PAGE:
Peter Leithart, reflecting on an essay on ancient Athenian democracy by Paul Millett, notes that the Athenian system featured payments to the poor as a way to break the “dependence” caused by private patronage and debt. I have requested the book containing Millett’s essay from the library and hope to read it soon, but from my knowledge about ancient Athens I can fill in a few of the details. The practice of selling Athenians into slavery because of debts sparked the rise of Solon, the famous Athenian lawgiver. By the 5th century BC, when Athens was at its height, the poor were paid for attendance at the assembly (the body of all adult male citizens that passed laws and elected officers), for serving on juries, and for attending religious festivals so that missing work would not hurt them financially. I look forward to having a better understanding after reading Millett’s essay.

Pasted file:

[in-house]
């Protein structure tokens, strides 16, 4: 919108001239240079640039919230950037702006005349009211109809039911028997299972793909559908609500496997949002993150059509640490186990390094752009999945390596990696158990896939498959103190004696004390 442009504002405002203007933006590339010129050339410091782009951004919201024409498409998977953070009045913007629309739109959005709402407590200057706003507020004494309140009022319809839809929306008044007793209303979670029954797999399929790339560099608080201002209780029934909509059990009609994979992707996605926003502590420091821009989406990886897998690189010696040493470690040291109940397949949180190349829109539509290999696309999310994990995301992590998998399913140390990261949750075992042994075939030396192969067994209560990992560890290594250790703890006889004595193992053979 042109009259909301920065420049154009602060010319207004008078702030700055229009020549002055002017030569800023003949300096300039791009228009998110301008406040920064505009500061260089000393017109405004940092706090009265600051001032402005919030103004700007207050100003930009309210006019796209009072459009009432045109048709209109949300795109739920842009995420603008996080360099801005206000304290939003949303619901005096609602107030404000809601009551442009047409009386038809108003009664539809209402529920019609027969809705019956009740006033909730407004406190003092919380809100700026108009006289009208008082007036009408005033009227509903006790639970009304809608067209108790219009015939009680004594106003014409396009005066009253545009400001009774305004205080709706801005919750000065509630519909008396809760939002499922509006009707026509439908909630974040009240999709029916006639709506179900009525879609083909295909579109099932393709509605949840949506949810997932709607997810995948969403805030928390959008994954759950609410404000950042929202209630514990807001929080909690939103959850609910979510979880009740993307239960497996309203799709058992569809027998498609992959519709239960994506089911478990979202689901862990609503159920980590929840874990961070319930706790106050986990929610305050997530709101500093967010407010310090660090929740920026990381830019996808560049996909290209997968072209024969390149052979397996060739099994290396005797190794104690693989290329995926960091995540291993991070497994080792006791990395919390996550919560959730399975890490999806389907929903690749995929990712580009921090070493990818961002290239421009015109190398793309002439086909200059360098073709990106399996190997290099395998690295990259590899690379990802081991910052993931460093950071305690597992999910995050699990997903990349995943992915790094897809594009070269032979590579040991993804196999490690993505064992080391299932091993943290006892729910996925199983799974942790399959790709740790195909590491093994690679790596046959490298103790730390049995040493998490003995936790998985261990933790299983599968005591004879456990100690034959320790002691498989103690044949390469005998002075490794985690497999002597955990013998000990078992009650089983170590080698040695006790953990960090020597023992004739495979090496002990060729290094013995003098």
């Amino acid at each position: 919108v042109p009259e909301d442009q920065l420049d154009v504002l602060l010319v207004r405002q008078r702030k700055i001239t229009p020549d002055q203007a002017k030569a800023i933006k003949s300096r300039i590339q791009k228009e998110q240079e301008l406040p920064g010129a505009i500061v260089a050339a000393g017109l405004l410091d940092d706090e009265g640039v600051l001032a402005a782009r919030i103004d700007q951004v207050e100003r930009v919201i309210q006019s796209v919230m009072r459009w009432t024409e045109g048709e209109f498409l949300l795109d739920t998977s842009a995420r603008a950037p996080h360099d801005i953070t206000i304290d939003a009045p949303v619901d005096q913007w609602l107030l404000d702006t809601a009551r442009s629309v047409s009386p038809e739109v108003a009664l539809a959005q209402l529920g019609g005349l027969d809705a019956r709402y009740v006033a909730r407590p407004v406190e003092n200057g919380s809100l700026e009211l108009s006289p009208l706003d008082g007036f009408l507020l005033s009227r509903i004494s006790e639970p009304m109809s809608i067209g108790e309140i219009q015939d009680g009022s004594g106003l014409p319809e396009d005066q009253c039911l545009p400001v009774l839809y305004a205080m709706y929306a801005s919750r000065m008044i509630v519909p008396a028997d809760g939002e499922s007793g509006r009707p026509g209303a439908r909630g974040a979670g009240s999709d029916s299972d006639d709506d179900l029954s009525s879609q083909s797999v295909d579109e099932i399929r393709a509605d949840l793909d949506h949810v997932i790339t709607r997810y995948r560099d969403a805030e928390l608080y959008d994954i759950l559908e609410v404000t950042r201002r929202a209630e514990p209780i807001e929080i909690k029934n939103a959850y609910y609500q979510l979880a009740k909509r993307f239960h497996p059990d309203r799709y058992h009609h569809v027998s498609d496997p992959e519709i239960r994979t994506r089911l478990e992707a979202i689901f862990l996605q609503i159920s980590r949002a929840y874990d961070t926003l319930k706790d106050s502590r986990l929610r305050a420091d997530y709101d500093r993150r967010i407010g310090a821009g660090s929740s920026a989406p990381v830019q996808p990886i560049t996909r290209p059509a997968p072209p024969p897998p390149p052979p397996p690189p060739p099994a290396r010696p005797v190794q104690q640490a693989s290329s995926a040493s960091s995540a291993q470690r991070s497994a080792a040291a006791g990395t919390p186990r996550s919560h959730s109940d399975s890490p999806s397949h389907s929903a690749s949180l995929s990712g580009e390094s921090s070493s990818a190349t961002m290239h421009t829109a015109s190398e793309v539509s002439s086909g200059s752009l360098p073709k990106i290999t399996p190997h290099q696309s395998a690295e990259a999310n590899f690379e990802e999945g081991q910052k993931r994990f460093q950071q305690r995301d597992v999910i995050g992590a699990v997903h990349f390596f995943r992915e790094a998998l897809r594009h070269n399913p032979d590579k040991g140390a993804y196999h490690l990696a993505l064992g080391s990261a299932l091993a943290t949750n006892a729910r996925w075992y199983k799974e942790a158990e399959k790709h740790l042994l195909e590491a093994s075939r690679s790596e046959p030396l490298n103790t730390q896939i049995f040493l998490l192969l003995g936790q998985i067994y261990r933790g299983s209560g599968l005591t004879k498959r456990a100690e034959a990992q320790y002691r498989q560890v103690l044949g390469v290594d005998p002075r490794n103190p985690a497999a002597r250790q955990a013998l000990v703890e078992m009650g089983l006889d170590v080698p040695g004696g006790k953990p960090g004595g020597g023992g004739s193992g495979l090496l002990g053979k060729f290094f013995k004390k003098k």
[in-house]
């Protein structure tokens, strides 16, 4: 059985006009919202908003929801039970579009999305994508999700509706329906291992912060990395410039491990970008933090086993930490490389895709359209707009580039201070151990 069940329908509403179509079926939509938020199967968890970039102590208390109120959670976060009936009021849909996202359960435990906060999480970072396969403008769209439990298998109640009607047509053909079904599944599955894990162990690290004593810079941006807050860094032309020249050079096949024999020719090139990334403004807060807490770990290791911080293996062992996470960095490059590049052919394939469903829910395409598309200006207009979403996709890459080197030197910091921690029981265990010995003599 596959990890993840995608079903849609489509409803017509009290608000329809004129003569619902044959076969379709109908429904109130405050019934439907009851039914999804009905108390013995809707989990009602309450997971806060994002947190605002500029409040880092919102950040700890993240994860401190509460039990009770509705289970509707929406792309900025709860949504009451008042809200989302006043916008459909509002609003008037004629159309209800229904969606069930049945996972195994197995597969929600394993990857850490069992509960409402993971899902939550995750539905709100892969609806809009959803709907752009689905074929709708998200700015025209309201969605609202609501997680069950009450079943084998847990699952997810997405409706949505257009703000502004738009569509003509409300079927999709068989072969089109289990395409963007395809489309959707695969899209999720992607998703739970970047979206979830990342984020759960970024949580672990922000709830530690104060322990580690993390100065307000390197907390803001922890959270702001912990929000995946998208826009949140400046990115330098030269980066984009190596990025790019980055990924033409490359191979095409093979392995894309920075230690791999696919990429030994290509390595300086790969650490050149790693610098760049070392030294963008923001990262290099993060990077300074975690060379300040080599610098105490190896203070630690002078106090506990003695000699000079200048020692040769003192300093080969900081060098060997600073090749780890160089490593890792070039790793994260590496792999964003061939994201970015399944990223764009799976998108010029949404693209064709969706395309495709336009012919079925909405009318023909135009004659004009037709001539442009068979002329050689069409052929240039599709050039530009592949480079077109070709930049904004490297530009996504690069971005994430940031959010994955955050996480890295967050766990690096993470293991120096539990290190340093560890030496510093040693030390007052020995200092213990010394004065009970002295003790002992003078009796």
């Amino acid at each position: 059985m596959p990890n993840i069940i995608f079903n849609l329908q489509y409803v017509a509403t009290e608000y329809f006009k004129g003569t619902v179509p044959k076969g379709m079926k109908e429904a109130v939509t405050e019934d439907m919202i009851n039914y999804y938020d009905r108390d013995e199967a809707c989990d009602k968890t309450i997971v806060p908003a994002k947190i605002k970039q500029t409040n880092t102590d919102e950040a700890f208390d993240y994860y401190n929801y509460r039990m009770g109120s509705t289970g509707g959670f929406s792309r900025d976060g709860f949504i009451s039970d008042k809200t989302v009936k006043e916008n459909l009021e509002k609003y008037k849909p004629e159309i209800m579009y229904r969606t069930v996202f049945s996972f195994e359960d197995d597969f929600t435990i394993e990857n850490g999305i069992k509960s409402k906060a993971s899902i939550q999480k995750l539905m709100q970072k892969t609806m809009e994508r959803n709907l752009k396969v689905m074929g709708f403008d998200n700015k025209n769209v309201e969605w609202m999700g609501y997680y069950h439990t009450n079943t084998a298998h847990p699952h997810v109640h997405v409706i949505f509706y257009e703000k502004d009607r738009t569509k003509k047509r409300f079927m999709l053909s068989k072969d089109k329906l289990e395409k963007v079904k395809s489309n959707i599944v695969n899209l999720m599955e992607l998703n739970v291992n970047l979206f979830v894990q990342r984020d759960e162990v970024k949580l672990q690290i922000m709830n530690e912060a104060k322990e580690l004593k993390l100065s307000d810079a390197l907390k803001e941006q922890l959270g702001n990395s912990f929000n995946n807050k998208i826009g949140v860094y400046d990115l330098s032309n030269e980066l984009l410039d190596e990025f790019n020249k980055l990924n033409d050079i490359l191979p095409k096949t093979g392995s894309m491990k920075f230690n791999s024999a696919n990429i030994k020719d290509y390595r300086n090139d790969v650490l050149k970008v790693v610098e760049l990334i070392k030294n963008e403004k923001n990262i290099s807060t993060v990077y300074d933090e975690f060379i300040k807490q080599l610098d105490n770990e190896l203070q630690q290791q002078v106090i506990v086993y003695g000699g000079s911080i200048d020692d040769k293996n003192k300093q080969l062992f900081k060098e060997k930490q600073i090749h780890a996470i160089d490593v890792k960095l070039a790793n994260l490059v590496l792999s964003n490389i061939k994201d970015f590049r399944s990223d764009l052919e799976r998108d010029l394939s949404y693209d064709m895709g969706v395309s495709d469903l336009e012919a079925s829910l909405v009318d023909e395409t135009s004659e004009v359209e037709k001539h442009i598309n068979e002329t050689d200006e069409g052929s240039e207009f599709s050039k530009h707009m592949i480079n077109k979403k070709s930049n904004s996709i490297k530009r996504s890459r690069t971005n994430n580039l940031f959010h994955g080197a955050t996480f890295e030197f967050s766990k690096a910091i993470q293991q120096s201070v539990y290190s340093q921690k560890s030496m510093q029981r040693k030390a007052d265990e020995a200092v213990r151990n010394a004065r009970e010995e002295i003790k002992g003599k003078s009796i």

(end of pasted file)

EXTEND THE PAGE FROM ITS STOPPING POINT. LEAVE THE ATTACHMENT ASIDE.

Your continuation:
Leithart concludes with considerations for contemporary democracies:
Aristotle thought that the Athenian system of “public pay” was one of the marks of advanced democratic governance. Is he right? Is redistribution of resources perhaps not a corruption of democracy but a prerequisite for it? The problem is not one of ancient history: If democracy requires redistribution and capitalism requires accumulation of private resources, is “democratic capitalism” a coherent concept? Or, we could ask: Can a political system that values equality thrive in an economy founded on debt?
Put it this way: Athenian democracy was able to demolish the corrupting webs of personal patronage by making the polis the universal patron and turning all citizens into clients of the state. If democracy has an internal pressure toward redistribution, and we don’t like redistribution, what is the alternative? Perhaps something more Roman or medieval, perhaps a system that includes zones of personal patronage or, perhaps, a system patterned by subsidiarity.